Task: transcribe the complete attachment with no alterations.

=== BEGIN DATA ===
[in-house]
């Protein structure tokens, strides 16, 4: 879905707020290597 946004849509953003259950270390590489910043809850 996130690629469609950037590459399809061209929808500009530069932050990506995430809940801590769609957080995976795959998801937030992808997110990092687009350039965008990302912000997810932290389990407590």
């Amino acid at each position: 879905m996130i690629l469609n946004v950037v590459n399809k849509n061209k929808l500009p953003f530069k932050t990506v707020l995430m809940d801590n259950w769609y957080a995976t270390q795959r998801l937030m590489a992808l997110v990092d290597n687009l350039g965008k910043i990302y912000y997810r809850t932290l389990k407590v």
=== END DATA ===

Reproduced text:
[in-house]
């Protein structure tokens, strides 16, 4: 879905707020290597 946004849509953003259950270390590489910043809850 996130690629469609950037590459399809061209929808500009530069932050990506995430809940801590769609957080995976795959998801937030992808997110990092687009350039965008990302912000997810932290389990407590």
């Amino acid at each position: 879905m996130i690629l469609n946004v950037v590459n399809k849509n061209k929808l500009p953003f530069k932050t990506v707020l995430m809940d801590n259950w769609y957080a995976t270390q795959r998801l937030m590489a992808l997110v990092d290597n687009l350039g965008k910043i990302y912000y997810r809850t932290l389990k407590v």